Home > Food > 11/365 – Idli – இட்லி

11/365 – Idli – இட்லி

Idli is a south Indian savory cake popular throughout India. The cakes are usually two to three inches in diameter and are  made by steaming a batter consisting of fermented black lentils and rice. The fermentation process breaks down the starches  so that they are more readily metabolized by the body. The earliest mention of idli in India occurs in Tamil sangam literature.  It is also found in Kannada writing of Shivakotiacharya.

Most often eaten at breakfast or as a snack, idlis are usually served in pairs with chutney, sambar, or other accompaniments.  Mixtures of crushed dry spices such as milagai podi are the preferred condiment for idlis eaten on the go.

Idli was known in India by as early as 700 CE. The process of steaming was influenced from Indonesia subsequently between  800-1200 CE, giving rise to the modern day Idli. Earliest mention of the term ‘Idli’ occurs in the Kannada writing of  Shivakotiacharya in 920 AD, and it seems to have started as a dish made only of fermented black lentil. Chavundaraya II, the  author of the earliest available Kannada encyclopaedia, Lokopakara, describes the preparation of idli by soaking urad dal  (black gram) in butter milk, ground to a fine paste and mixed with the clear water of curd, and spices. The Kannada king and  scholar Someshwara III, reigning in the area now called Karnataka, included an idli recipe in his encyclopedia, The  Manasollasa, written in Sanskrit ca. 1130 A.D.

Varities of Idli:
A variety of nontraditional idlis exist these days, namely, standard idli, mini idlis soaked in sambar, rava idli, Kancheepuram  idli, stuffed idli with a filling of potato, beans, carrot and masala, ragi idli, pudi idli, malli idli and curd idli.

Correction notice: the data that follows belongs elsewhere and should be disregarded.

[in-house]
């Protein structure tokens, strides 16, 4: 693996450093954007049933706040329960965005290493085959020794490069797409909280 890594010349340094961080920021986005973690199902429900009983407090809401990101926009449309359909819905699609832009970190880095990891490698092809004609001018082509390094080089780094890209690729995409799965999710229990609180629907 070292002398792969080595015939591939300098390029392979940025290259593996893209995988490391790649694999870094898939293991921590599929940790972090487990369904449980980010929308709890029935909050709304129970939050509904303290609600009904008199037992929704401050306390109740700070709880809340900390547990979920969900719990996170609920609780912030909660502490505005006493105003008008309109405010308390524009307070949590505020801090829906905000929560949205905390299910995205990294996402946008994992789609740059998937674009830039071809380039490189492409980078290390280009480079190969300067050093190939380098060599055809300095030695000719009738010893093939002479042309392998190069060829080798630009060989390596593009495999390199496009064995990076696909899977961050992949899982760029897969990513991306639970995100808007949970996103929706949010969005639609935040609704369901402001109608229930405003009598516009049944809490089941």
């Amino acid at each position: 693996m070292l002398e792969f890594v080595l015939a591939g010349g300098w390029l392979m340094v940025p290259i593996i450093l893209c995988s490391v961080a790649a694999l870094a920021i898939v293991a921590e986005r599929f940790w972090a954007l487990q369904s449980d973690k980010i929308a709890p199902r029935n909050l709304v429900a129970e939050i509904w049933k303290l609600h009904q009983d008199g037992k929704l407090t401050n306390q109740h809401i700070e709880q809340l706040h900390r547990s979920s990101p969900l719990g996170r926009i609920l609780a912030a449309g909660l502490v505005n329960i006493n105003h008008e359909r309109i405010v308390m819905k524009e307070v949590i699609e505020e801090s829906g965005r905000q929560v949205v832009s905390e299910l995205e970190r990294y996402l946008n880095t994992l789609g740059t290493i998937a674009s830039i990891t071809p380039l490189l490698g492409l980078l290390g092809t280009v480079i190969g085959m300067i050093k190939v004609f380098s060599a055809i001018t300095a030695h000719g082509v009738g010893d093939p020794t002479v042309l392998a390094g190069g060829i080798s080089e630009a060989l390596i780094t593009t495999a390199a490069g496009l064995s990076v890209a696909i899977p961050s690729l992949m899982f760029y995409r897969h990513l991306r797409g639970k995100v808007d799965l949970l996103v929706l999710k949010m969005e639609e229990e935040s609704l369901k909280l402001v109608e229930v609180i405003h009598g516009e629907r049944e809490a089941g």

Tamilnadu Idli:
South Indian temple town Madurai in Tamilnadu is famous for its overnight idli shops where one can have hot and soft idlis  even at 2 AM. These idlies are served with sambar and also with more than three varieties of chutne. The softness of these idlis lie in the selection of rice and black gram (black lentil). Other temple towns in Tamilnadu like Kancheepuram and Tanjore are also famous for the tasty idlis. Idli with vadai curry combination is most popular in Chennai.

Karnataka idli
Apart from many other variations of Idlis in Karnataka, the people of Karnataka can be found continuing the 1100-year-old way  of making the idli as mentioned in the works of Shivakotiacharya or Chavundaraya. The finished product is called Uddina idli,  with the main ingredient remaining Urad dal (black lentil).

Ramasseri idli
Ramasseri, an offbeat village in Palakkad is known all over Kerala for the idlis it makes—the delicious Ramasseri Idli. Spongy  and soft, Ramasseri Idli is slightly different in shape from the conventional idlis. It is a little flat and round. Ramasseri Idli is  eaten with Podi mixed in coconut oil.

Idli Preparation

Reference http://en.wikipedia.org/wiki/Idli

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